sits on the picturesque banks of the Dornoch Firth in a tranquil setting just
outside Alness. It is one of my
favourite locations and a polar opposite to the panoramic heights of Dalwhinnie or the rugged, salty and weather battered Islay distilleries. The tour is free
but spaces are limited so there is a need with such an iconic brand to book
ahead. Sadly cameras and phones are not allowed on the tour so I can only offer
external shots. It is disappointing as the interiors ooze class and branding
but remain firmly off camera.
is instantly recognisable due to its use of the stag and refined imagery and
marketing. The distillery has been revamped much like the Dalmore bottles
themselves and the centre is a stark, modern
environment that emphasises style - even the flooring is marvellous. If you
prefer tartans and tourist souvenirs then this isn't the tour for you. The
luxurious styling a of the distillery may divide opinion but I am a fan as this
fits Dalmore. This is perfectly pitched towards the modern whisky enthusiast
and the rooms upstairs for those financially endowed investors wishing to
discuss their next purchase.
surprising aspect about Dalmore is the size of the distillery; small but
perfectly formed. It may have been extended in recent years but it retains the
character of the original distillery and old sits alongside the new in perfect
harmony. The stills themselves are unique with their flat tops adding unique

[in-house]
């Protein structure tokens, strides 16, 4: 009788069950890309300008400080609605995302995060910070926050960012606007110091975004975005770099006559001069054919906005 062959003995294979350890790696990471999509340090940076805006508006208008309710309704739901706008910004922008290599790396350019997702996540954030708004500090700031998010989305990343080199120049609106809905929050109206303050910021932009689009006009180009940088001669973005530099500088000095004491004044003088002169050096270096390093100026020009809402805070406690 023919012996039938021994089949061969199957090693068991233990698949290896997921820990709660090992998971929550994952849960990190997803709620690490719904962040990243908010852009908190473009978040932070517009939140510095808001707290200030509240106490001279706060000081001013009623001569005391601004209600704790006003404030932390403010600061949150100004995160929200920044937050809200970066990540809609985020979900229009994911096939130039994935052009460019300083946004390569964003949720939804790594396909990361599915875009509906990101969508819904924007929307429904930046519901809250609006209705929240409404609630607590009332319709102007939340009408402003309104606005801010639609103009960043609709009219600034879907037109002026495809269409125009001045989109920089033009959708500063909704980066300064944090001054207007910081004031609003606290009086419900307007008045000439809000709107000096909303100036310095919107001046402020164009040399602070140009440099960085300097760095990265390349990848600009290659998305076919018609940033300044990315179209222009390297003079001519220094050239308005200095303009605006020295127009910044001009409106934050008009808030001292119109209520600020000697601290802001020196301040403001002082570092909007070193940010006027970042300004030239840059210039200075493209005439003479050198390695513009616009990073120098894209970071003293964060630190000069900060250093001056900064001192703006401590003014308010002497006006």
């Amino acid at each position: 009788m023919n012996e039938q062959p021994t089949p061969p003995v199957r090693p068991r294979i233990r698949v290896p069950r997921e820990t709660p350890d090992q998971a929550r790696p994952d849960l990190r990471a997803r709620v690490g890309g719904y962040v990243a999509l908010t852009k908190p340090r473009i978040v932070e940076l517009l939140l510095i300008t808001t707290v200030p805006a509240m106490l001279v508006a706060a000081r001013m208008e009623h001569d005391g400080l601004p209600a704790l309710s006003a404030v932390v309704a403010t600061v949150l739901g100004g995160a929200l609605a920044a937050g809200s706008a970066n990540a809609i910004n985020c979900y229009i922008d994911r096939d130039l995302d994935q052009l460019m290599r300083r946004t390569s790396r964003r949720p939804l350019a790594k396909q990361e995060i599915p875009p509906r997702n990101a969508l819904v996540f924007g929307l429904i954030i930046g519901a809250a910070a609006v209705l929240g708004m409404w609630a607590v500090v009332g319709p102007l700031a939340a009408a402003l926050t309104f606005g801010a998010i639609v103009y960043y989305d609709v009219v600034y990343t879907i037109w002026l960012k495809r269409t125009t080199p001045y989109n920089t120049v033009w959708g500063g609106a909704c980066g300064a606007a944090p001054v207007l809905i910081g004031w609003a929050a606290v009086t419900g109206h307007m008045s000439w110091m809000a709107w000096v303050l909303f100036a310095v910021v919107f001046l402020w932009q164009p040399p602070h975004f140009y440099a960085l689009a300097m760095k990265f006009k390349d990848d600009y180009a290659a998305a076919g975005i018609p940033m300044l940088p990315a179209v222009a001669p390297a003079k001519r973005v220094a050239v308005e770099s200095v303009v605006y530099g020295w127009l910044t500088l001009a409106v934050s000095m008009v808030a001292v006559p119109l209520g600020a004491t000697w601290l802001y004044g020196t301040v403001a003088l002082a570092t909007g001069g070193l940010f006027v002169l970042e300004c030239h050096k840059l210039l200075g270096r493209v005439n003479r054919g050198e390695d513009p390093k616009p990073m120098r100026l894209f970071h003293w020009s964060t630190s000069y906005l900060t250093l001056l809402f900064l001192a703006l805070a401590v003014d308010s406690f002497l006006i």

characteristics to the malt. The actual production areas are compact and
circled by photos and props.
worth mentioning are the staff who were more than happy to add further depth
and assist with questions even as they worked. Dalmore is a hive of production
yet you were made to feel at home by its friendly team. Another feature is the
range of new spirit where you could see the effects of distilling on the sample
visually and using your senses.
end of the tour you are lead into the sampling room, seated at a gloriously
opulent circular table, ready for a short film and then a taste of the 12 year
old. It is very drinkable yet it's hard to concentrate in a environment that
features 2 of the most expensive and luxurious whiskies ever. They need no
introduction as their 6 figure sums are mind boggling and beyond you and I,
this is the closest we will come to such a bottle. It makes for splendid
drinking company and I was also fortunate enough to be shown the latest Dalmore
extravagant release; The Constellation in its entirety laid out before me. A
marvellous experience and to see these bottles together, naked without their
luxurious packaging, is something I will remember.
Interestingly in the
warehouse we did see the 1951 cask. With Bowmore setting a new standard
recently with their 1954 release I'm predicting bigger things from Dalmore when
this hits the market, probably in 2013. It will be another luxurious entry in
the Dalmore annuals and another out of my reach!
As always the complete set of photographs (33 in total) are available here for further viewing.
Labels: dalmore, distillery, highlands, scotland, tour, whisky